Ladies, irregular periods should not be ignored. If your menstrual cycle is consistently irregular, or if you experience other symptoms such as acne, excessive hair growth, and weight gain, it is important to see a doctor to rule out any underlying medical conditions.
Dr. Irene B. Quinio, Obstetrician-Gynecologist from The Medical City (TMC), said these symptoms may be signs of a medical condition, such as polycystic ovary syndrome (PCOS), a common hormonal condition that affects women of reproductive age. Women with PCOS might also struggle to get pregnant.
According to the World Health Organization (WHO), PCOS affects an estimated eight to 13 percent of women of reproductive age, and up to 70 percent of the cases are undiagnosed.
In the Philippines, an estimated one in six women of reproductive age has PCOS, which can lead to a reduced quality of life due to its significant impact on women’s mental and emotional well-being. This is likely due to a combination of factors, including the physical symptoms of PCOS as well as the challenges of managing PCOS on a daily basis.
More common today
PCOS is more common today than in the past due to a number of reasons.
“Reasons may include a more sedentary lifestyle and unhealthy food choices. Patients are also more aware of the condition, which may lead to more medical consultations,” said Dr. Quinio.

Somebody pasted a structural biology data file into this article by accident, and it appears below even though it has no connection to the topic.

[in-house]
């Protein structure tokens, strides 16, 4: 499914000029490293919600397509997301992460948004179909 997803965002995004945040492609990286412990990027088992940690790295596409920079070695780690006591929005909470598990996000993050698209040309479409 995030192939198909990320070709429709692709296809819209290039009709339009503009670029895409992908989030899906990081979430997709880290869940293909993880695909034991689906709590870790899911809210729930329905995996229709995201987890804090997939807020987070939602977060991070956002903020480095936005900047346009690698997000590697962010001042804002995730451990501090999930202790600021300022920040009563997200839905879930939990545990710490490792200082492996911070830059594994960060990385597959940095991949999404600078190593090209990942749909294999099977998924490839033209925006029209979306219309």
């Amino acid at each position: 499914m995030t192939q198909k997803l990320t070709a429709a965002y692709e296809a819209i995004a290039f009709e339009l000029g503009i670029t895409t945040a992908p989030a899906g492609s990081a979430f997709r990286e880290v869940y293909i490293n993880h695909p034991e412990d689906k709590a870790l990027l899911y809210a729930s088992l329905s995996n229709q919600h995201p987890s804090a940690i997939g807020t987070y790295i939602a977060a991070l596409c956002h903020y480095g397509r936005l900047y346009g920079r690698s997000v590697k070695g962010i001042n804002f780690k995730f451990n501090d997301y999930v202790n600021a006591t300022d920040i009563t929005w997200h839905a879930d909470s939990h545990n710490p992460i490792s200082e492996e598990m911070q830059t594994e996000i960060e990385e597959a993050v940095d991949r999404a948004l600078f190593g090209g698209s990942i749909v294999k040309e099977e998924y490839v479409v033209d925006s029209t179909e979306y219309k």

Although there is no cure for PCOS, treatments can improve symptoms.
“Management of PCOS is multifaceted and will include a combination of lifestyle changes and medications focused on a patient’s specific concerns,” added Dr. Quinio.
Making lifestyle changes, such as eating a healthy diet and exercising regularly, can help your body use insulin more effectively and regulate your hormone levels better. For those who are overweight or obese, losing weight can also help balance their hormone levels.
Conversations of Care
Dr. Quinio encourages women who may be facing challenges when it comes to their reproductive health to see their doctor.
“Reproductive health is tied to one’s overall health. There may be underlying medical conditions that may cause complications if left unaddressed and untreated such as diabetes mellitus, hypertension, and even endometrial cancer,” she added.
In a related development, Bayer Philippines Inc, recently launched “Bayer For Her: Conversations of Care” to encourage discussion and action around women’s reproductive health concerns. Among the most common issues are PCOS, endometriosis, and use of pills.
During the launch which gathered medical experts and women’s health advocates.
Bayer announced the opening of free pop-up consultations at selected partner drug stores to encourage more women to seek out expert advice on reproductive health.
These pop-up clinics aim to help create safe spaces for women to speak up and normalize conversations about their reproductive health concerns, address common misconceptions and the barriers why they do not consult with their doctors, and get the support they need.
“With the launch of ‘Bayer For Her: Conversations of Care,’ we continue to raise awareness on women’s health. We know from listening to health care providers and patients that it’s not easy to talk about contraception, period pain and related topics in our cultural context. Bayer For Her enables these Conversations of Care with free pop-up clinics over the next two months at selected branches of our partners from Mercury Drug, Southstar Drug, Rose Pharmacy and Watsons,” said Angel-Michael Evangelista, Managing Director and Country Division Head of Pharmaceuticals, Bayer Philippines.
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